I've inherited several great things from my Dad. We share a similar work ethic, a dry sense of humour; and a craving for green olives. Most importantly, however, I've inherited his immense eyebrows.
I haven't always championed this aspect of my appearance. When I was 13, I locked myself in the family bathroom and shaved my eyebrows in to oblivion. Why did I do this? What does this have to do with feminism? Well, I believe my moment of madness stemmed from societal pressure to look a certain way, based on my gender.
When I was in secondary school, a 'popular' girl kindly pointed out my eyebrows were 'massive' and therefore 'manly'. I was mortified. I felt too embarrassed to ask for advice on how to change my troublesome natural eye-wear, which prompted the aforementioned shaving incident. As an anxious 13 year old girl, I was convinced I would never have friends/a boyfriend/a life if I did not control my unruly eye hair. When the new hairs eventually grew back, I became obsessed with tweezing them away. I plucked my brows in to tiny, thin lines, and monitored the hair growth on a daily basis. I did this for a decade.
Top Tip: if you over-pluck your eyebrows, your face loses its natural definition and you end up resembling the Pillsbury dough boy in photographs.
I am not alone in this over-tweezing behaviour. My Mum's been tweezing her eyebrows in to barely-there lines for most of her life, too. It's something she now regrets, but it was a habit she's never been able to break. Unlike me, she's learned to live with it and doesn't over-analyse her decisions about her appearance. I however, attribute my actions down to the subtle yet pervasive nature of patriarchal society. Why were Dad's eyebrows never told to 'sort themselves out'? Why did Mum feel she had to remove hers? Why on earth did I wreak havoc with a razor on mine?
One of the key things feminism has taught me is that the personal is the political. People who tell you different from this are trying to make you shrink out of sight. They want you to feel insignificant because you aren't in a position of significant social or economic power, and that your actions and ideas don't have meaning. Well, eyebrows shape your face - everyone can see them. Women's bodies are judged on the most minuscule of levels, to the point where even the choice about how to grow your body hair essentially becomes an act of defiance. I wanted to write about this because I believe in the power of the small story, and its ability to reach and help other people in a similar situation.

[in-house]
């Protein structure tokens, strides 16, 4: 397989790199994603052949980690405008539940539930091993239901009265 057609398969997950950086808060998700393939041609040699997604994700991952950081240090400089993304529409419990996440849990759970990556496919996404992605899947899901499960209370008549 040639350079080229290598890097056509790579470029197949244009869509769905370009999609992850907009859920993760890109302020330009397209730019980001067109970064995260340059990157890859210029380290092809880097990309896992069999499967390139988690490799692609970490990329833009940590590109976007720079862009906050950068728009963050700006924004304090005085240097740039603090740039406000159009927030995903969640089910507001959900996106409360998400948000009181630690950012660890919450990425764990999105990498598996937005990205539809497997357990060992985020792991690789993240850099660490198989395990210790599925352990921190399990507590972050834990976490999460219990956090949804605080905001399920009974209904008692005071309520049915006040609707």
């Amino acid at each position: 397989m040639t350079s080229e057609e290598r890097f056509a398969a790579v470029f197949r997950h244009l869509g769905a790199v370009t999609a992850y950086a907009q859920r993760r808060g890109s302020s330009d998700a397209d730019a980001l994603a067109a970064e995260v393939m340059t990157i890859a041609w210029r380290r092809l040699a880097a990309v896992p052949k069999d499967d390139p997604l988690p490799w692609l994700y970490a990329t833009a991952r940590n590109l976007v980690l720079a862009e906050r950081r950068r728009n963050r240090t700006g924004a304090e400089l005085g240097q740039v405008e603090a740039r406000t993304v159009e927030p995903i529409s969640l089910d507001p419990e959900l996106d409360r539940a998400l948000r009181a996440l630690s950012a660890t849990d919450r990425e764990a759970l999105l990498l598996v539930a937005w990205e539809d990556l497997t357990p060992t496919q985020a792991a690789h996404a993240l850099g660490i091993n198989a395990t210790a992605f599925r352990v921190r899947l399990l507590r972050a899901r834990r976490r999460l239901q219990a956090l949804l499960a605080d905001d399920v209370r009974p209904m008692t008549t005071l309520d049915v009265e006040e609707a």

When I asked myself why I spent twenty minutes every day removing hair which didn't need removing, the answer was shockingly simple: society conditions women and girls to think bald bodies are beautiful. From beauty magazines to the porn industry; women's bodies are only aesthetically valued when they're stripped of all their natural elements. The worst part is, this outlook has become so 'normal' it's convinced women and girls it's okay to shame each other about their personal choices to be bare, or to wear their hair with pride. This is why my eyebrows were deemed 'manly' at the age of 13, and probably why I spent most of my teenage years worrying about how to hide the fact I was human.
I decided to grow my eyebrows back. It took an absolute age, but now when I look at the dark hairs sitting above my eyes, I don't feel embarrassed. My big brows frame my face in ways copious amounts of liquid eyeliner never could, and make my feminist scowls all the more foreboding. I am proud to have inherited the strong eyebrows of my Dad; they are a daily reminder that I don't need to alter my appearance to please other people. Even on bad days when I consider re-sculpting those furry bastards, I remember how unhappy I was when I had a bald brow-bone, and that memory is enough to make me see straight. If anyone tries to shame you about your eyebrows/anything regarding your appearance, make sure you do everything in your power to defy their insults.
Top Tip: Women are mammals, and mammals have hair. It's about time society acknowledged that.
This was originally published onBelle JarSuggest a correction